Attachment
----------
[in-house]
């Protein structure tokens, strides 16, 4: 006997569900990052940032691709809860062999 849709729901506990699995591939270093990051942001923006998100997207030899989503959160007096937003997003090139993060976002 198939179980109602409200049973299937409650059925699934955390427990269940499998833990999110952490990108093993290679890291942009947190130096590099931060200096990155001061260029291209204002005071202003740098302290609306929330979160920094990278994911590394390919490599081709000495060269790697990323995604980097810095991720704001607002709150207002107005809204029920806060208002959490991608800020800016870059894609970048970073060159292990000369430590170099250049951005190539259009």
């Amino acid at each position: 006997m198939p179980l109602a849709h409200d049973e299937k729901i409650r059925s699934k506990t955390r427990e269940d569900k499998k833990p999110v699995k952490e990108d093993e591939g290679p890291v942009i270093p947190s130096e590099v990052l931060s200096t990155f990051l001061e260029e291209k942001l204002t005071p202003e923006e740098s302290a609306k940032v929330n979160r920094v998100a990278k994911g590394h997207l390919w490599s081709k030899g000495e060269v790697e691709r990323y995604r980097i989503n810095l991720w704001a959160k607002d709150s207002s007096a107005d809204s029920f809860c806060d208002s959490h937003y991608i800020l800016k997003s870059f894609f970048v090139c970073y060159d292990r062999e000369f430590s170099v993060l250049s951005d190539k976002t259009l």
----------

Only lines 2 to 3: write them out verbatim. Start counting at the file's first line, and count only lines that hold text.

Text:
């Protein structure tokens, strides 16, 4: 006997569900990052940032691709809860062999 849709729901506990699995591939270093990051942001923006998100997207030899989503959160007096937003997003090139993060976002 198939179980109602409200049973299937409650059925699934955390427990269940499998833990999110952490990108093993290679890291942009947190130096590099931060200096990155001061260029291209204002005071202003740098302290609306929330979160920094990278994911590394390919490599081709000495060269790697990323995604980097810095991720704001607002709150207002107005809204029920806060208002959490991608800020800016870059894609970048970073060159292990000369430590170099250049951005190539259009």
């Amino acid at each position: 006997m198939p179980l109602a849709h409200d049973e299937k729901i409650r059925s699934k506990t955390r427990e269940d569900k499998k833990p999110v699995k952490e990108d093993e591939g290679p890291v942009i270093p947190s130096e590099v990052l931060s200096t990155f990051l001061e260029e291209k942001l204002t005071p202003e923006e740098s302290a609306k940032v929330n979160r920094v998100a990278k994911g590394h997207l390919w490599s081709k030899g000495e060269v790697e691709r990323y995604r980097i989503n810095l991720w704001a959160k607002d709150s207002s007096a107005d809204s029920f809860c806060d208002s959490h937003y991608i800020l800016k997003s870059f894609f970048v090139c970073y060159d292990r062999e000369f430590s170099v993060l250049s951005d190539k976002t259009l």